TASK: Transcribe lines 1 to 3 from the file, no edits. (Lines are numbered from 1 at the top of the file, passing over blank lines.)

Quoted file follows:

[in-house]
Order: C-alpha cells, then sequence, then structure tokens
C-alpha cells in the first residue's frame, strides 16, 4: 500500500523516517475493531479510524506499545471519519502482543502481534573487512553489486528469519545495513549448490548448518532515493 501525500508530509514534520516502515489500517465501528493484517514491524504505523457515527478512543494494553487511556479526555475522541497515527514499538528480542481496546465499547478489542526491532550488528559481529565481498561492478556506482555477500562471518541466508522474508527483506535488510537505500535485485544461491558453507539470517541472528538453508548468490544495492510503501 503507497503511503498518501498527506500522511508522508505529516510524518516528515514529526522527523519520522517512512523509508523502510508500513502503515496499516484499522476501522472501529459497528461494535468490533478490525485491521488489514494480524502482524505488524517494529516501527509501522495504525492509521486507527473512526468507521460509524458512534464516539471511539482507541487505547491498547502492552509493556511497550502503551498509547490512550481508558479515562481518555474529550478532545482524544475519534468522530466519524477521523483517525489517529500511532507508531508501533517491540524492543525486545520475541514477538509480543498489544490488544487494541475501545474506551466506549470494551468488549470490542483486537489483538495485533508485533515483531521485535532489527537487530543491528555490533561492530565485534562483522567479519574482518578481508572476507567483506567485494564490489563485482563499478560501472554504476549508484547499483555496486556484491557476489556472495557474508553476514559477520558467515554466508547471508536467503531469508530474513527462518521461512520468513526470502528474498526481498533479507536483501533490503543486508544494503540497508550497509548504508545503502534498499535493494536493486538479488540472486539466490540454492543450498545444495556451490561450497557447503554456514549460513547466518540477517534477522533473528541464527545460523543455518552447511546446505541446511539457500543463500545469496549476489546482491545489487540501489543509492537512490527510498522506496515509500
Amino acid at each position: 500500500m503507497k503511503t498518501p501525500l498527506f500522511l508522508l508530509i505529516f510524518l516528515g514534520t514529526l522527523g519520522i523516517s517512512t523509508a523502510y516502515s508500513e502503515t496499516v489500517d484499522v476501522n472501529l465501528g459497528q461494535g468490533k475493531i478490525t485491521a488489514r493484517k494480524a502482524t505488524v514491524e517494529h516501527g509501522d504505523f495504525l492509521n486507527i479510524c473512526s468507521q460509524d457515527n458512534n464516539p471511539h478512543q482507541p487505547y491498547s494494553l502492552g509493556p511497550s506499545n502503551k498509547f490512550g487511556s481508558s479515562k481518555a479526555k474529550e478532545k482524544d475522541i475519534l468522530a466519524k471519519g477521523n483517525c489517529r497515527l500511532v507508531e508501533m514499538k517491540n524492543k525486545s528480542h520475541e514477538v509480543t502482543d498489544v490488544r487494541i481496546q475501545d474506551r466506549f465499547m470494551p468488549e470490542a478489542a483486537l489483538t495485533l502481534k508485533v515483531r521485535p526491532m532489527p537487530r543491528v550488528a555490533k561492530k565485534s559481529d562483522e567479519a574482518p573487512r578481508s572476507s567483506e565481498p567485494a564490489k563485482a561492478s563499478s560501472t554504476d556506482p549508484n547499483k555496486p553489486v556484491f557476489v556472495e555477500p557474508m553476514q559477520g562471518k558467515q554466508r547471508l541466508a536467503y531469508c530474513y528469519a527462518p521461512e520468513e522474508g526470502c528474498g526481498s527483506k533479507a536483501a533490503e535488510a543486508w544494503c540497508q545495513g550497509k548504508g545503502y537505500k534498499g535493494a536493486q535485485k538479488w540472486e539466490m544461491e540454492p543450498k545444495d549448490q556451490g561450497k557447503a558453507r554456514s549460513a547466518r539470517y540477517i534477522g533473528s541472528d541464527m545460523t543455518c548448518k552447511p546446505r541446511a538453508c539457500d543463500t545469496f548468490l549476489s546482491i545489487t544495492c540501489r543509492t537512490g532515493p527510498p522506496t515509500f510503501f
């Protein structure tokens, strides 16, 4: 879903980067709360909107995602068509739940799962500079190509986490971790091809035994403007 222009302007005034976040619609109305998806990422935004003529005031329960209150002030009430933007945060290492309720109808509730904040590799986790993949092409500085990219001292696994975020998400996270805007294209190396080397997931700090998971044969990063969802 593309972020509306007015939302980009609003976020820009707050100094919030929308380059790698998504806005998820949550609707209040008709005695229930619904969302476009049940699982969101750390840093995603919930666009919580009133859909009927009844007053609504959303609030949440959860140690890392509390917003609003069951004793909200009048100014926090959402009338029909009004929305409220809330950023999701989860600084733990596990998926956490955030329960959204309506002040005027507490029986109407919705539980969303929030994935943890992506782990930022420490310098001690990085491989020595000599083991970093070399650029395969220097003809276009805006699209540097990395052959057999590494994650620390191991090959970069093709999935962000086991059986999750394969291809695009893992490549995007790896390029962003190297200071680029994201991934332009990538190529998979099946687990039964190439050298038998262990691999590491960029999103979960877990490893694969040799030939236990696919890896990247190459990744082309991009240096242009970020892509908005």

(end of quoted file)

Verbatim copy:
[in-house]
Order: C-alpha cells, then sequence, then structure tokens
C-alpha cells in the first residue's frame, strides 16, 4: 500500500523516517475493531479510524506499545471519519502482543502481534573487512553489486528469519545495513549448490548448518532515493 501525500508530509514534520516502515489500517465501528493484517514491524504505523457515527478512543494494553487511556479526555475522541497515527514499538528480542481496546465499547478489542526491532550488528559481529565481498561492478556506482555477500562471518541466508522474508527483506535488510537505500535485485544461491558453507539470517541472528538453508548468490544495492510503501 503507497503511503498518501498527506500522511508522508505529516510524518516528515514529526522527523519520522517512512523509508523502510508500513502503515496499516484499522476501522472501529459497528461494535468490533478490525485491521488489514494480524502482524505488524517494529516501527509501522495504525492509521486507527473512526468507521460509524458512534464516539471511539482507541487505547491498547502492552509493556511497550502503551498509547490512550481508558479515562481518555474529550478532545482524544475519534468522530466519524477521523483517525489517529500511532507508531508501533517491540524492543525486545520475541514477538509480543498489544490488544487494541475501545474506551466506549470494551468488549470490542483486537489483538495485533508485533515483531521485535532489527537487530543491528555490533561492530565485534562483522567479519574482518578481508572476507567483506567485494564490489563485482563499478560501472554504476549508484547499483555496486556484491557476489556472495557474508553476514559477520558467515554466508547471508536467503531469508530474513527462518521461512520468513526470502528474498526481498533479507536483501533490503543486508544494503540497508550497509548504508545503502534498499535493494536493486538479488540472486539466490540454492543450498545444495556451490561450497557447503554456514549460513547466518540477517534477522533473528541464527545460523543455518552447511546446505541446511539457500543463500545469496549476489546482491545489487540501489543509492537512490527510498522506496515509500